If you judge people you have no time to love them.
“If you judge people, you have no time to love them.” ~ Mother Teresa

How can I, just one individual, make a difference? My goal is to be a little kinder, more compassionate, more forgiving, more accepting of others. I don’t have to be swayed by every philosophy that comes my way. I can stand for truth and right with dignity and purpose. I can realize the potential in others and provide relief even if it’s only through a kind word or a smile. I can do more by becoming aware of those around me and impart of my love and, when needed, aid.

As I enrich my life and the lives of others, I will come closer to reaching my divine potential – the ability that God has given each of us to become like Him. And who knows, I may even learn something new in the process.

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You Can Call Me Mimi

So . . . We’re going to be grandparents! As I think of the last few months since the announcement, I can’t help but notice that not only our daughter and son-in-law’s lives have changed but ours as well!


Just the mention of a little one on the way and our whole world has shifted. Following The Bump app and coming up with names that start with the same letter as the fruit, food aversions, looking for the elusive maternity clothes that are actually cute (they don’t exist unless you’re willing to pay an arm and a leg), along with keeping my son-in-law fed because his wife has morning sickness that lasts all day. And all night. And all day. Everyday.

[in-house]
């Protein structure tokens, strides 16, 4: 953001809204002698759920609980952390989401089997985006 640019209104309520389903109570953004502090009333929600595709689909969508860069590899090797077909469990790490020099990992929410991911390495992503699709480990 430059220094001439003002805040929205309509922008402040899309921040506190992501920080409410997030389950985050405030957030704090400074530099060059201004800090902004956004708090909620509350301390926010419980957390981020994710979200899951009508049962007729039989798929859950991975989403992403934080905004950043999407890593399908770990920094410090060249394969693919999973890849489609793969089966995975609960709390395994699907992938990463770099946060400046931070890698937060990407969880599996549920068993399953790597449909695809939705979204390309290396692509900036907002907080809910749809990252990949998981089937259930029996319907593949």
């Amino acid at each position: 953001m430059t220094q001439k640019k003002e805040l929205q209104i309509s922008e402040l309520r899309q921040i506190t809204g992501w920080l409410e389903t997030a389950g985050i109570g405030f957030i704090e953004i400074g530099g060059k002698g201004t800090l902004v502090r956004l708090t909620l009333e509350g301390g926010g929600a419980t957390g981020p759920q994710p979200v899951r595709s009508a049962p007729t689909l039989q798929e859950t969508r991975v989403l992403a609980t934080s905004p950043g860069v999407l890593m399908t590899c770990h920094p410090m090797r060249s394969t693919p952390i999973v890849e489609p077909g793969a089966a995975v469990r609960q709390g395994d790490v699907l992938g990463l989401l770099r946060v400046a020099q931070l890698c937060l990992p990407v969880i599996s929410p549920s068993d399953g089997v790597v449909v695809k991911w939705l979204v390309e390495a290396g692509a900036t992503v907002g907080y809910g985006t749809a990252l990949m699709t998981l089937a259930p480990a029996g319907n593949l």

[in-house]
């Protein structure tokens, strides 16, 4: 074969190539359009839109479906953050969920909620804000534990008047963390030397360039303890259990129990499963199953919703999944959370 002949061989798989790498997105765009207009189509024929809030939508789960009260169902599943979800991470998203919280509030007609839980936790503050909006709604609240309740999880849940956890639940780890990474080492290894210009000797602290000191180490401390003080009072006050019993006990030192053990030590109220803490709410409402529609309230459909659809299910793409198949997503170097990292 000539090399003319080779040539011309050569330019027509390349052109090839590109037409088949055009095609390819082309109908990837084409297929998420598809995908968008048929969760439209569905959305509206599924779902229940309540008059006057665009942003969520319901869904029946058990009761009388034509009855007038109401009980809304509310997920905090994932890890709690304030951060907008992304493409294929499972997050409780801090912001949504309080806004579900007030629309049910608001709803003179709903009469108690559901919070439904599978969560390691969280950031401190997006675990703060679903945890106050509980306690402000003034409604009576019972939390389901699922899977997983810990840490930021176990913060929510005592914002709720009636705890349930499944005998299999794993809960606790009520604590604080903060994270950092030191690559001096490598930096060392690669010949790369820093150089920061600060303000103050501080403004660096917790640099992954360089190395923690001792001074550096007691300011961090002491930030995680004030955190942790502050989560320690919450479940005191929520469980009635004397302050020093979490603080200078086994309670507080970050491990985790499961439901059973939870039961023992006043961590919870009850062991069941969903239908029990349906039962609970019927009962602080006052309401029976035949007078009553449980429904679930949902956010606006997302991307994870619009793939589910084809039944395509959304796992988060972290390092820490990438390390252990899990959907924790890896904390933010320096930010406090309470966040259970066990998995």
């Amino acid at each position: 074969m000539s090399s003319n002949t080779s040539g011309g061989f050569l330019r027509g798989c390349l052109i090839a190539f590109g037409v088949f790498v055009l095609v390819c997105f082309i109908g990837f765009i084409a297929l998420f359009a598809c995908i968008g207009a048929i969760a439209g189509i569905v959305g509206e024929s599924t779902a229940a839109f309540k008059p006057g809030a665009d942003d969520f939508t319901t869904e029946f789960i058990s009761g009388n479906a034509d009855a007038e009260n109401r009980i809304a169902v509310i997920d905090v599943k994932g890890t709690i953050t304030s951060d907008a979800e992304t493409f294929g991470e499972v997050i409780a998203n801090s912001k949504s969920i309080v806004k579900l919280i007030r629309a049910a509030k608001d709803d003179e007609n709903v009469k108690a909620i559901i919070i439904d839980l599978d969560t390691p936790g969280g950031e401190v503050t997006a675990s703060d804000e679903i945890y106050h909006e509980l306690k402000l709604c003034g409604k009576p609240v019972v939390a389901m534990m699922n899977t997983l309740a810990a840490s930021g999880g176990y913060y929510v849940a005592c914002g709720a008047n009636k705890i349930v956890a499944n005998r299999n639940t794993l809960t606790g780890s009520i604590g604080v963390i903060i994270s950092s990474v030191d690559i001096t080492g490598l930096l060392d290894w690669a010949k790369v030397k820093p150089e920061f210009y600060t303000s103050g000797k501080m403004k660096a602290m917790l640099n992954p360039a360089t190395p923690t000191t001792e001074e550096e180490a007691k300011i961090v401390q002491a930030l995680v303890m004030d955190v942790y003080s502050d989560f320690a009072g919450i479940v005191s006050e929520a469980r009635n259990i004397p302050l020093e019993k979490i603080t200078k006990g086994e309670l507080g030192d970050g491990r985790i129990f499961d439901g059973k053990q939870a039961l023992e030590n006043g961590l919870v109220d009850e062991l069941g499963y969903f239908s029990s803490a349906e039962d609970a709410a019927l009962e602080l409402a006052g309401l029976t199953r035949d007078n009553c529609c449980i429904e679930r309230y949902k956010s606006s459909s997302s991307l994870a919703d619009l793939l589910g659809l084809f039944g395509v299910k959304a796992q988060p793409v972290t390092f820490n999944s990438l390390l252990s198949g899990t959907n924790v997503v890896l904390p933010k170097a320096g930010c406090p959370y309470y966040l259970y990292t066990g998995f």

Can someone really survive only on fruit snacks? (well, it says there’s real fruit in there) Luckily for them we live around the corner so a meal is only a minute away. Luckily for my daughter we have several bathrooms, since she’s been camped out in them non-stop. (As reigning Barf Champion, she claims to have thrown up in every one – not a title I’d aspire to! Poor girl!)


Sonograms, tests, more sonograms and yes, a BOY will be coming to our family! (I’m glad the tech know’s what she’s doing, because we can’t see a thing!)


Now the gathering and preparations begin.

Finding deals on Facebook garage sale sites, picking out paint colors for his nursery and fabric for his handmade quilt, and creating matching furniture with our newfound love, Annie Sloane’s Chalk Paint. Then the work begins.

Meanwhile the long discussions about what this little boy will be called ensue. Everyone is looking for the perfect name . . .

Well, these names are out . . . we want OUR baby to have a unique name.

I think of all this fuss for a little being that was no bigger than grape. I am amazed at the love that wells up in my heart for him, the way his parents-to-be are so protective, the attention from friends and family members, the anticipation of his arrival, wondering whom he’ll look like, and, of course, if he’ll be healthy and strong. I wonder if he knows just how much he is loved?






Luckily for us we live around the corner so when the big day comes and he finally arrives we’re only a minute away!

Finial Moment

I love this writer. I love what he calls “finial” moments-I’m sentimental, too. (Well, I’ve nailed the “mental” part anyway…) Enjoy! -Kim


Friends and I enjoyed brunch the other day. Afterwards, I suggested we stop by the local antique store to see what was new…

No one got the joke.

Still laughing at myself, because it never takes much, I held the door for the others as we entered and went our separate ways down cluttered and dusty aisles.

We hadn’t been there long when I saw, tucked between Mason jars and wicker baskets, an old Thanksgiving decoration like one Mama used when I was a kid. It was a turkey with a cardboard head but the rest of it was the honeycomb style that opened and latched onto itself, giving the turkey a big round body. Its cardboard head was bent and its big round body didn’t latch anymore, but I held it up to look at it and wondered whose it used to be, where they might have placed it…